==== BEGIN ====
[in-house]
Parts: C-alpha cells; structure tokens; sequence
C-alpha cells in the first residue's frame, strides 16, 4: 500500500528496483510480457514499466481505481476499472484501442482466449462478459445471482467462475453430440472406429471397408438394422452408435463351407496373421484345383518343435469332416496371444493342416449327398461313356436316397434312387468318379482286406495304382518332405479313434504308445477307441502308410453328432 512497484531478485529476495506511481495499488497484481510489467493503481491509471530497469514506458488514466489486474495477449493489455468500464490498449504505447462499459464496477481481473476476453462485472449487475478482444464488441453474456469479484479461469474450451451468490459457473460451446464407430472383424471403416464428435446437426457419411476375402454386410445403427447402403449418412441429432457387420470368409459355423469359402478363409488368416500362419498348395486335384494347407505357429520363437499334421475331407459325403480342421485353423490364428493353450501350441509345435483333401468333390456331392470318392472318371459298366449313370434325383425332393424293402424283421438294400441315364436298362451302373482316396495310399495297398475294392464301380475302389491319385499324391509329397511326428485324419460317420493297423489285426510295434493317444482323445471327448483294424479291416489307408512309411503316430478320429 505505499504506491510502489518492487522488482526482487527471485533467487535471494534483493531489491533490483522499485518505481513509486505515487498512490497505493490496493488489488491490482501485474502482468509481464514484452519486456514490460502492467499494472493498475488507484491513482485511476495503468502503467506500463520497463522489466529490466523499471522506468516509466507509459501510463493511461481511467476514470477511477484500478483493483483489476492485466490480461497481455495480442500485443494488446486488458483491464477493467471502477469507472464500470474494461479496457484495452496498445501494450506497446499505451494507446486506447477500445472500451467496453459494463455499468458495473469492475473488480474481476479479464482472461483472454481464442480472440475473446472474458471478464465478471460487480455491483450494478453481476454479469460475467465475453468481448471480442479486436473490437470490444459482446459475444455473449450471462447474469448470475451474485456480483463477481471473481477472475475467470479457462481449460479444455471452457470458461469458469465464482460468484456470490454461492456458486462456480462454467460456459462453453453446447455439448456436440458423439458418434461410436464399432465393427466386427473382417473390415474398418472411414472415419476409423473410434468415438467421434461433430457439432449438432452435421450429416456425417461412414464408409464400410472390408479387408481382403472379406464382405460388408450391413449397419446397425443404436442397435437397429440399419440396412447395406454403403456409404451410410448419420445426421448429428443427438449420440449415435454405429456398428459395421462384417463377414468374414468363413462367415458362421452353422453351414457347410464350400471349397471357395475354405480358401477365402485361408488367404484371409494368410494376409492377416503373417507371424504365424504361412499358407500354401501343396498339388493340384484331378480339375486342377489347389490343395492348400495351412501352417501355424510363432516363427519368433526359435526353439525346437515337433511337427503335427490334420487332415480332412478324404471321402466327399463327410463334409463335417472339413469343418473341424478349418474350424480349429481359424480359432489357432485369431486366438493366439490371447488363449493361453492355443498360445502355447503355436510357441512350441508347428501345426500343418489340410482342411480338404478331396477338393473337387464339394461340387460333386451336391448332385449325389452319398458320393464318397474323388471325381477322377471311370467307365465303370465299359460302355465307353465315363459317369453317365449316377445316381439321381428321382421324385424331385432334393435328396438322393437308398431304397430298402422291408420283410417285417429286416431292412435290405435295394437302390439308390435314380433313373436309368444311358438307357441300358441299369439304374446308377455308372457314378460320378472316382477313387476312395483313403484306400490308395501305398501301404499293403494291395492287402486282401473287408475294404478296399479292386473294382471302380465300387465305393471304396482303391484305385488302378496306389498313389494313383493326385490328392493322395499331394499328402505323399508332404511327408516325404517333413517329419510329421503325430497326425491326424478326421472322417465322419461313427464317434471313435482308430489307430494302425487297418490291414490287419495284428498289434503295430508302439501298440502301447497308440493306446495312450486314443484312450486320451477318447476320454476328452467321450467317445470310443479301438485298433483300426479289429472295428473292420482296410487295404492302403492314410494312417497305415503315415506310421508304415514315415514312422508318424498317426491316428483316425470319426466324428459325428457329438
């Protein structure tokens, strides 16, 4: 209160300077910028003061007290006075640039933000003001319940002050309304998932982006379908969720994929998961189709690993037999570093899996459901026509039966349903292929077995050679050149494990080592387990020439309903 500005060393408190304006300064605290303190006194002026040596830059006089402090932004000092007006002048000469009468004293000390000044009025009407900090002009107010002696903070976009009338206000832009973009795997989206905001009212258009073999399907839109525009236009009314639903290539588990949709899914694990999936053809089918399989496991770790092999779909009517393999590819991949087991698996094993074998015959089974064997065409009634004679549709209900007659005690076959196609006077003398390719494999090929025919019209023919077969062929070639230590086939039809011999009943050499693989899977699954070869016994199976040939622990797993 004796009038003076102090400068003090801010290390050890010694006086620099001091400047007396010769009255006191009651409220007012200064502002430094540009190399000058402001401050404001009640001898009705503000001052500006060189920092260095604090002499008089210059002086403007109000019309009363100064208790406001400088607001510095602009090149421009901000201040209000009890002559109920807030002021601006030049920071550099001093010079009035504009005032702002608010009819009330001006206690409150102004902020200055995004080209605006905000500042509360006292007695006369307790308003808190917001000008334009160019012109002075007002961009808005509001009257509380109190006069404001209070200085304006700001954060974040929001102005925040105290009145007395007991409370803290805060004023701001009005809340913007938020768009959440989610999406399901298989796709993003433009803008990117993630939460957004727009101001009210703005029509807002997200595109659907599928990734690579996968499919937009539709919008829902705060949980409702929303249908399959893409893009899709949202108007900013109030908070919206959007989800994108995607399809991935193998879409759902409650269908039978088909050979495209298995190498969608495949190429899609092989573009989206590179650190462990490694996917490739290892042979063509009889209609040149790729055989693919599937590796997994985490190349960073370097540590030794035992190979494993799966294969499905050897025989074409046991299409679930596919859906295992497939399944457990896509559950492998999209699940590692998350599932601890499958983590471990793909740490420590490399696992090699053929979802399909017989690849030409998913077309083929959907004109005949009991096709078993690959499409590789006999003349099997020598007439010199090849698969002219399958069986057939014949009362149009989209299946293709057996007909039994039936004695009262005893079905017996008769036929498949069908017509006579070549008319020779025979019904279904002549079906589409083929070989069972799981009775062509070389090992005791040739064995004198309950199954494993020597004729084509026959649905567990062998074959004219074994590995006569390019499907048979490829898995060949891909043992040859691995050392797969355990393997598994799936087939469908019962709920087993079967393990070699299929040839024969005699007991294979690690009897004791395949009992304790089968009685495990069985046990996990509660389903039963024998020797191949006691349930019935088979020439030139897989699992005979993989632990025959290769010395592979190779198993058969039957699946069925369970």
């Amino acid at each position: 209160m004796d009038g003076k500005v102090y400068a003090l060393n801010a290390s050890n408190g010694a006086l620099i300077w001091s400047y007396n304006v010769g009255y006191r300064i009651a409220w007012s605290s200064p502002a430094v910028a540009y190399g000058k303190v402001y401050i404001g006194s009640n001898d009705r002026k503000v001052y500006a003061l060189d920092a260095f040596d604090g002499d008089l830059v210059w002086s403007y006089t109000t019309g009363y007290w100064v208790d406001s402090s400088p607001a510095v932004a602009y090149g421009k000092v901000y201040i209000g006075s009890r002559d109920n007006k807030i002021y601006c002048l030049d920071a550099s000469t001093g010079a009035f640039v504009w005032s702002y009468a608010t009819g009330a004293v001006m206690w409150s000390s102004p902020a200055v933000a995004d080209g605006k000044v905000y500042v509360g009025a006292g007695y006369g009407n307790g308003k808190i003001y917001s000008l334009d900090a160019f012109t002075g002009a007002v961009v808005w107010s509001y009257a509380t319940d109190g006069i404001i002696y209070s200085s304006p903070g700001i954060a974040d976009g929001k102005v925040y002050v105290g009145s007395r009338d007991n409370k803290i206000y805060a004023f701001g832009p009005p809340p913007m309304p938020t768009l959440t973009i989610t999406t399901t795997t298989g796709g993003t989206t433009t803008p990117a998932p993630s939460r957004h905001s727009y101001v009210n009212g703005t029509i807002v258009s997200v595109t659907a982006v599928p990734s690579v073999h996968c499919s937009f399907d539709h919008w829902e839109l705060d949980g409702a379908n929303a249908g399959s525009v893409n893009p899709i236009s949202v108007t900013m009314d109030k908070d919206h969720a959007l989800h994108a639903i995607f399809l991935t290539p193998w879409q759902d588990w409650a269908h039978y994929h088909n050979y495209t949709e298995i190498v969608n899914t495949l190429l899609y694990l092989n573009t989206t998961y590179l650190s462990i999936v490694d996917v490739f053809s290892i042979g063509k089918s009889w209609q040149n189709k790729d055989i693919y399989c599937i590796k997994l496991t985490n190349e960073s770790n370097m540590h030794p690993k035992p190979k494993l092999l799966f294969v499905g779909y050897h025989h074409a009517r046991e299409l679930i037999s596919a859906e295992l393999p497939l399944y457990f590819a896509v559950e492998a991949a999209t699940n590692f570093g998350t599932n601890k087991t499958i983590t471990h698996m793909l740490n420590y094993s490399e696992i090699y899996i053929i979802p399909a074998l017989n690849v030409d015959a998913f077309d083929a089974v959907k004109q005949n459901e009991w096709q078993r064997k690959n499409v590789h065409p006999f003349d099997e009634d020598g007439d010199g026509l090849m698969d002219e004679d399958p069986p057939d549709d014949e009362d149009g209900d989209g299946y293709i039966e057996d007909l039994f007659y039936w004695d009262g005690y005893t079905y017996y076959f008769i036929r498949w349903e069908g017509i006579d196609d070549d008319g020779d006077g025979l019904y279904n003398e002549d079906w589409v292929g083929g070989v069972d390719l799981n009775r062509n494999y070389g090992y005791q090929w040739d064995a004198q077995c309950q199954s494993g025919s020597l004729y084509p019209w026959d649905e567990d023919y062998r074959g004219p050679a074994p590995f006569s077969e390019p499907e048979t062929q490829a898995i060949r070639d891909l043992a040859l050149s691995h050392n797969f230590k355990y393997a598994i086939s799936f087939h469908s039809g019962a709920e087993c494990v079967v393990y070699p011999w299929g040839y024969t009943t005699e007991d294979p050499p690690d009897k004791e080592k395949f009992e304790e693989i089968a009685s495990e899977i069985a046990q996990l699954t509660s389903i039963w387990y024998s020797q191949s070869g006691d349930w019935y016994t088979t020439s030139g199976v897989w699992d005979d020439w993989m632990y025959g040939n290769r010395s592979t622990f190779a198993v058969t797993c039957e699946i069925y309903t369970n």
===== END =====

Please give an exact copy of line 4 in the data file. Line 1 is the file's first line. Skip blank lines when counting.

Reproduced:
């Protein structure tokens, strides 16, 4: 209160300077910028003061007290006075640039933000003001319940002050309304998932982006379908969720994929998961189709690993037999570093899996459901026509039966349903292929077995050679050149494990080592387990020439309903 500005060393408190304006300064605290303190006194002026040596830059006089402090932004000092007006002048000469009468004293000390000044009025009407900090002009107010002696903070976009009338206000832009973009795997989206905001009212258009073999399907839109525009236009009314639903290539588990949709899914694990999936053809089918399989496991770790092999779909009517393999590819991949087991698996094993074998015959089974064997065409009634004679549709209900007659005690076959196609006077003398390719494999090929025919019209023919077969062929070639230590086939039809011999009943050499693989899977699954070869016994199976040939622990797993 004796009038003076102090400068003090801010290390050890010694006086620099001091400047007396010769009255006191009651409220007012200064502002430094540009190399000058402001401050404001009640001898009705503000001052500006060189920092260095604090002499008089210059002086403007109000019309009363100064208790406001400088607001510095602009090149421009901000201040209000009890002559109920807030002021601006030049920071550099001093010079009035504009005032702002608010009819009330001006206690409150102004902020200055995004080209605006905000500042509360006292007695006369307790308003808190917001000008334009160019012109002075007002961009808005509001009257509380109190006069404001209070200085304006700001954060974040929001102005925040105290009145007395007991409370803290805060004023701001009005809340913007938020768009959440989610999406399901298989796709993003433009803008990117993630939460957004727009101001009210703005029509807002997200595109659907599928990734690579996968499919937009539709919008829902705060949980409702929303249908399959893409893009899709949202108007900013109030908070919206959007989800994108995607399809991935193998879409759902409650269908039978088909050979495209298995190498969608495949190429899609092989573009989206590179650190462990490694996917490739290892042979063509009889209609040149790729055989693919599937590796997994985490190349960073370097540590030794035992190979494993799966294969499905050897025989074409046991299409679930596919859906295992497939399944457990896509559950492998999209699940590692998350599932601890499958983590471990793909740490420590490399696992090699053929979802399909017989690849030409998913077309083929959907004109005949009991096709078993690959499409590789006999003349099997020598007439010199090849698969002219399958069986057939014949009362149009989209299946293709057996007909039994039936004695009262005893079905017996008769036929498949069908017509006579070549008319020779025979019904279904002549079906589409083929070989069972799981009775062509070389090992005791040739064995004198309950199954494993020597004729084509026959649905567990062998074959004219074994590995006569390019499907048979490829898995060949891909043992040859691995050392797969355990393997598994799936087939469908019962709920087993079967393990070699299929040839024969005699007991294979690690009897004791395949009992304790089968009685495990069985046990996990509660389903039963024998020797191949006691349930019935088979020439030139897989699992005979993989632990025959290769010395592979190779198993058969039957699946069925369970």